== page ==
MOSCOW (Reuters) - Russia will not be intimidated over its actions in Ukraine and Crimea, President Vladimir Putin said on Saturday as his foreign ministry warned that it was preparing to retaliate against fresh Western sanctions.
Both the European Union and United States adopted tighter restrictions on investments in Crimea this week, while Canada rachetted up its own sanctions directed at Moscow.
Sanctions coupled with tumbling global oil prices have rattled Russia’s economy, with the rouble losing over 40 percent of its value year-to-date and a recession widely expected to take hold next year.
Putin has remained defiant in the face of these setbacks, repeatedly defending Russia’s annexation of Crimea from Ukraine in March and its subsequent support for pro-Russian separatists battling Kiev forces in eastern Ukraine.
Speaking at a concert honoring past and present security service staff, Putin said he had heard people calling for Russia to “pay dearly for its independent position backing compatriots and Crimea... (and) just for the mere fact that we exist”.
“Obviously, no one will succeed in intimidating us, to deter, to isolate Russia,” he said in comments that were shown by state-run Rossiya 24 TV.
Separately, the Russian Foreign Ministry said on Saturday that new Western sanctions against Ukraine’s Crimea region represented a “collective punishment” against residents who had voted overwhelmingly in a referendum last March to join Russia.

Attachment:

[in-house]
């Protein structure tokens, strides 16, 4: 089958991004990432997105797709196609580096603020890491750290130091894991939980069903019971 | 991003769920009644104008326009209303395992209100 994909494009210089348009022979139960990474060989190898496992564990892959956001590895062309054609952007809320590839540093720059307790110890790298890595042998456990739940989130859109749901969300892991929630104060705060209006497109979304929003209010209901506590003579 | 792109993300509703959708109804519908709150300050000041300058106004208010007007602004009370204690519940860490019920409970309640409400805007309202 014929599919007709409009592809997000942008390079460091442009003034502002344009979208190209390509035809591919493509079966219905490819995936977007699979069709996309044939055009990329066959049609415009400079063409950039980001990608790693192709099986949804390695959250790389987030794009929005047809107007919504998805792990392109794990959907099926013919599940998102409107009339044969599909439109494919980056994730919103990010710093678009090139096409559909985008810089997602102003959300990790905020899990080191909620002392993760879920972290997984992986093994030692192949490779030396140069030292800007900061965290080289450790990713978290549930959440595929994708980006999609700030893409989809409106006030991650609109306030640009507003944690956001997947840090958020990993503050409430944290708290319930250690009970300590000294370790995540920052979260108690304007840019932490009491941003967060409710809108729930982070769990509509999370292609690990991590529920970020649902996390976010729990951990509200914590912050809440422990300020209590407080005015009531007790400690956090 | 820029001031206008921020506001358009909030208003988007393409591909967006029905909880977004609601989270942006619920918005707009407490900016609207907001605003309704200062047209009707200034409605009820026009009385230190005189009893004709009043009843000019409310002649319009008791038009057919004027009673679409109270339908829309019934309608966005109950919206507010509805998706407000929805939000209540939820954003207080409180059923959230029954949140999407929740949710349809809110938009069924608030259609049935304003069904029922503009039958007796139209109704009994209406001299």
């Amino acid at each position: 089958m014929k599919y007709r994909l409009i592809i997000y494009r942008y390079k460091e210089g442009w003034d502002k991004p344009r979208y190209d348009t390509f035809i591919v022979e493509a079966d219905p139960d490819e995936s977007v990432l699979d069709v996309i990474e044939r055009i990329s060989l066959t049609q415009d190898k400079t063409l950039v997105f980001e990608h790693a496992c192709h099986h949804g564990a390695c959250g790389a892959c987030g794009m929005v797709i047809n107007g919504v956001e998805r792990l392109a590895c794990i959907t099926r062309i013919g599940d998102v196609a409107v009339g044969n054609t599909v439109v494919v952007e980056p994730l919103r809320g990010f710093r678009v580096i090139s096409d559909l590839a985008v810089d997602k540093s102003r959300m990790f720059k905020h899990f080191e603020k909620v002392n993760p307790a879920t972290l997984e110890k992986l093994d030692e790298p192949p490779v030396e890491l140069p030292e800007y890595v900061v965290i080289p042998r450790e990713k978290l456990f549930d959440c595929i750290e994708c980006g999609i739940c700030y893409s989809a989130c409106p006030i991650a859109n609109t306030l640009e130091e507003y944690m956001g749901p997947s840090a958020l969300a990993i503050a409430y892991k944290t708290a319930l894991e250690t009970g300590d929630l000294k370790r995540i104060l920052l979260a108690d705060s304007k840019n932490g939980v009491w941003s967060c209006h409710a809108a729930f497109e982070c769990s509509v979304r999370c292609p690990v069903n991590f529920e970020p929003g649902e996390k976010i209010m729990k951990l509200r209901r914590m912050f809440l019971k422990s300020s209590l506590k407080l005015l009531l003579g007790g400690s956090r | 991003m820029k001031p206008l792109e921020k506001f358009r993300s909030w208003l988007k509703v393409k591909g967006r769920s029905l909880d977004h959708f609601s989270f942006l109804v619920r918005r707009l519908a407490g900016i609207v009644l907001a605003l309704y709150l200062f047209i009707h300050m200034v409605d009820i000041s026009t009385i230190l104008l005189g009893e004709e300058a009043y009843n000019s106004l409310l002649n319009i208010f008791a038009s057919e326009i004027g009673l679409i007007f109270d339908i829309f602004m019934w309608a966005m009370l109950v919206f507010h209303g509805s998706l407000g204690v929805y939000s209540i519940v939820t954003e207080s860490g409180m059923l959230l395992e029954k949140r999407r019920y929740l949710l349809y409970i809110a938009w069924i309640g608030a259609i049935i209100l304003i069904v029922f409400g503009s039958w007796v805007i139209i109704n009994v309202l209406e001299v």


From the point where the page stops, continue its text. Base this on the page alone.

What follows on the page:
“It is sad that the countries which call themselves democratic resort to such methods in the 21st century,” the ministry said in a statement.
Foreign Ministry spokesman Alexander Lukashevich said the sanctions undermined political efforts to resolve the conflict in eastern Ukraine.
“We advise Washington and Ottawa to think about the consequences of such actions. Meanwhile, we will work on retaliatory measures,” he said in comments published on the ministry web site.
Russia retaliated to earlier sanctions by limiting food imports from a range of Western countries.
Kiev and its Western backers accuse Moscow of fanning violence in Ukraine and arming the rebels. Moscow denies the accusations and says it annexed Crimea only after the referendum showed most residents wanted it to become part of Russia.
Earlier on Saturday, in a letter published by the Kremlin, Putin called for Russia’s secret services to be improved to tackle “modern challenges and threats and the emergence of new destabilizing factors”.
The key tasks for Russia’s secret operatives were to fight international terrorism and “any attempts of foreign special services to deal a blow to Russia (and) her political and economic interests,” said Putin, himself a former KGB agent.
Reporting by Vladimir Soldatkin; Editing by Tom Heneghan and Crispian Balmer